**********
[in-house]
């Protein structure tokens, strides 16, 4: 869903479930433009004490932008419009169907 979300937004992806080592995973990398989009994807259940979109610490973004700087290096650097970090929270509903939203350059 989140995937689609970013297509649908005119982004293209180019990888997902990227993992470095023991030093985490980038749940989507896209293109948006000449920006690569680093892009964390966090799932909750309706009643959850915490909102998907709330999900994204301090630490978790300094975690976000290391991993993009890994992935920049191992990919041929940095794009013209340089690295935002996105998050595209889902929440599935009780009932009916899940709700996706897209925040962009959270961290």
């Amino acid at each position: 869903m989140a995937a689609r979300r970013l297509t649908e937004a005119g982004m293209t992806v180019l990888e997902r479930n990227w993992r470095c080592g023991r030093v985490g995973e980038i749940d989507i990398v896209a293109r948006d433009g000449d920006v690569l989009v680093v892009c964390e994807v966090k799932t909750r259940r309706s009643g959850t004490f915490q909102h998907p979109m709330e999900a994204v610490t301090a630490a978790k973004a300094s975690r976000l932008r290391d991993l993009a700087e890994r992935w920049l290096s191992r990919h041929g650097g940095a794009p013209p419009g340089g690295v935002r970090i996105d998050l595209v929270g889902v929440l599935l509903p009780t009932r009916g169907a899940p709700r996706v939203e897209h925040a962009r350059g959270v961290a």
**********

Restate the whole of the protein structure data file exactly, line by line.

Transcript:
[in-house]
């Protein structure tokens, strides 16, 4: 869903479930433009004490932008419009169907 979300937004992806080592995973990398989009994807259940979109610490973004700087290096650097970090929270509903939203350059 989140995937689609970013297509649908005119982004293209180019990888997902990227993992470095023991030093985490980038749940989507896209293109948006000449920006690569680093892009964390966090799932909750309706009643959850915490909102998907709330999900994204301090630490978790300094975690976000290391991993993009890994992935920049191992990919041929940095794009013209340089690295935002996105998050595209889902929440599935009780009932009916899940709700996706897209925040962009959270961290």
């Amino acid at each position: 869903m989140a995937a689609r979300r970013l297509t649908e937004a005119g982004m293209t992806v180019l990888e997902r479930n990227w993992r470095c080592g023991r030093v985490g995973e980038i749940d989507i990398v896209a293109r948006d433009g000449d920006v690569l989009v680093v892009c964390e994807v966090k799932t909750r259940r309706s009643g959850t004490f915490q909102h998907p979109m709330e999900a994204v610490t301090a630490a978790k973004a300094s975690r976000l932008r290391d991993l993009a700087e890994r992935w920049l290096s191992r990919h041929g650097g940095a794009p013209p419009g340089g690295v935002r970090i996105d998050l595209v929270g889902v929440l599935l509903p009780t009932r009916g169907a899940p709700r996706v939203e897209h925040a962009r350059g959270v961290a």